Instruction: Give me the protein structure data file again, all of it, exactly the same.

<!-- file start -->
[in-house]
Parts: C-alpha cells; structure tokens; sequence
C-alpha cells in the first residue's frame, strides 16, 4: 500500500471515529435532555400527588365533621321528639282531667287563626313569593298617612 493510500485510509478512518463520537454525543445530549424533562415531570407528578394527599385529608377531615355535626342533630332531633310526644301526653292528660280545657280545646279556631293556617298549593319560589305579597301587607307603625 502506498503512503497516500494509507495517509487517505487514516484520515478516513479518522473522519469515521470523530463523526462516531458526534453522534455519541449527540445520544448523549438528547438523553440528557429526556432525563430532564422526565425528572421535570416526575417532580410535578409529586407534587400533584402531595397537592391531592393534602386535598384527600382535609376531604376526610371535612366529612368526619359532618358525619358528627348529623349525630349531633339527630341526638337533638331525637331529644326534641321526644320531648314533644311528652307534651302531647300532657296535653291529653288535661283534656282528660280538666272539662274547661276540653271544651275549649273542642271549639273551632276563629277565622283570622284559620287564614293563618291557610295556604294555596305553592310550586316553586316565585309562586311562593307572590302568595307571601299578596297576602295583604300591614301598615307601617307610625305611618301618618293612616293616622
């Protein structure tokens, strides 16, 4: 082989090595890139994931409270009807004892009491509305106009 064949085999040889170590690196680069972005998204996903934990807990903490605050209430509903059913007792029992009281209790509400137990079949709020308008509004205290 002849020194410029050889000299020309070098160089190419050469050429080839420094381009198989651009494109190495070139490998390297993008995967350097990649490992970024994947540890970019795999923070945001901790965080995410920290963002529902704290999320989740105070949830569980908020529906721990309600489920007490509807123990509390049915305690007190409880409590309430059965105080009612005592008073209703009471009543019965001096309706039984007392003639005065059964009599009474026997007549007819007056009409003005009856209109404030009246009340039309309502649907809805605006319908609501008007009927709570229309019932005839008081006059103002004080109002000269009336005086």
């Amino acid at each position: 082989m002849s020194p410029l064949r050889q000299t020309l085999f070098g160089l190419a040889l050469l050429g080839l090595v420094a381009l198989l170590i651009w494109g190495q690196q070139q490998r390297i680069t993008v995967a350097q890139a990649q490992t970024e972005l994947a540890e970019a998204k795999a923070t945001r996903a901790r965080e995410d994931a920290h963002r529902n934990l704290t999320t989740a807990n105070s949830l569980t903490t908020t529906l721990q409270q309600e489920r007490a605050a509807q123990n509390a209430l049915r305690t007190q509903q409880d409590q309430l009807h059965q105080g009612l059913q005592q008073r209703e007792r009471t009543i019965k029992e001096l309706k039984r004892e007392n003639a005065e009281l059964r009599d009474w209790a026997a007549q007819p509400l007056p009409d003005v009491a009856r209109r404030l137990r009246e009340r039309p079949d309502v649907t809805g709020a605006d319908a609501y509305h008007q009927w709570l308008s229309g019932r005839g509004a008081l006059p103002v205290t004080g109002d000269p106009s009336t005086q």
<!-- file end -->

[in-house]
Parts: C-alpha cells; structure tokens; sequence
C-alpha cells in the first residue's frame, strides 16, 4: 500500500471515529435532555400527588365533621321528639282531667287563626313569593298617612 493510500485510509478512518463520537454525543445530549424533562415531570407528578394527599385529608377531615355535626342533630332531633310526644301526653292528660280545657280545646279556631293556617298549593319560589305579597301587607307603625 502506498503512503497516500494509507495517509487517505487514516484520515478516513479518522473522519469515521470523530463523526462516531458526534453522534455519541449527540445520544448523549438528547438523553440528557429526556432525563430532564422526565425528572421535570416526575417532580410535578409529586407534587400533584402531595397537592391531592393534602386535598384527600382535609376531604376526610371535612366529612368526619359532618358525619358528627348529623349525630349531633339527630341526638337533638331525637331529644326534641321526644320531648314533644311528652307534651302531647300532657296535653291529653288535661283534656282528660280538666272539662274547661276540653271544651275549649273542642271549639273551632276563629277565622283570622284559620287564614293563618291557610295556604294555596305553592310550586316553586316565585309562586311562593307572590302568595307571601299578596297576602295583604300591614301598615307601617307610625305611618301618618293612616293616622
């Protein structure tokens, strides 16, 4: 082989090595890139994931409270009807004892009491509305106009 064949085999040889170590690196680069972005998204996903934990807990903490605050209430509903059913007792029992009281209790509400137990079949709020308008509004205290 002849020194410029050889000299020309070098160089190419050469050429080839420094381009198989651009494109190495070139490998390297993008995967350097990649490992970024994947540890970019795999923070945001901790965080995410920290963002529902704290999320989740105070949830569980908020529906721990309600489920007490509807123990509390049915305690007190409880409590309430059965105080009612005592008073209703009471009543019965001096309706039984007392003639005065059964009599009474026997007549007819007056009409003005009856209109404030009246009340039309309502649907809805605006319908609501008007009927709570229309019932005839008081006059103002004080109002000269009336005086």
């Amino acid at each position: 082989m002849s020194p410029l064949r050889q000299t020309l085999f070098g160089l190419a040889l050469l050429g080839l090595v420094a381009l198989l170590i651009w494109g190495q690196q070139q490998r390297i680069t993008v995967a350097q890139a990649q490992t970024e972005l994947a540890e970019a998204k795999a923070t945001r996903a901790r965080e995410d994931a920290h963002r529902n934990l704290t999320t989740a807990n105070s949830l569980t903490t908020t529906l721990q409270q309600e489920r007490a605050a509807q123990n509390a209430l049915r305690t007190q509903q409880d409590q309430l009807h059965q105080g009612l059913q005592q008073r209703e007792r009471t009543i019965k029992e001096l309706k039984r004892e007392n003639a005065e009281l059964r009599d009474w209790a026997a007549q007819p509400l007056p009409d003005v009491a009856r209109r404030l137990r009246e009340r039309p079949d309502v649907t809805g709020a605006d319908a609501y509305h008007q009927w709570l308008s229309g019932r005839g509004a008081l006059p103002v205290t004080g109002d000269p106009s009336t005086q």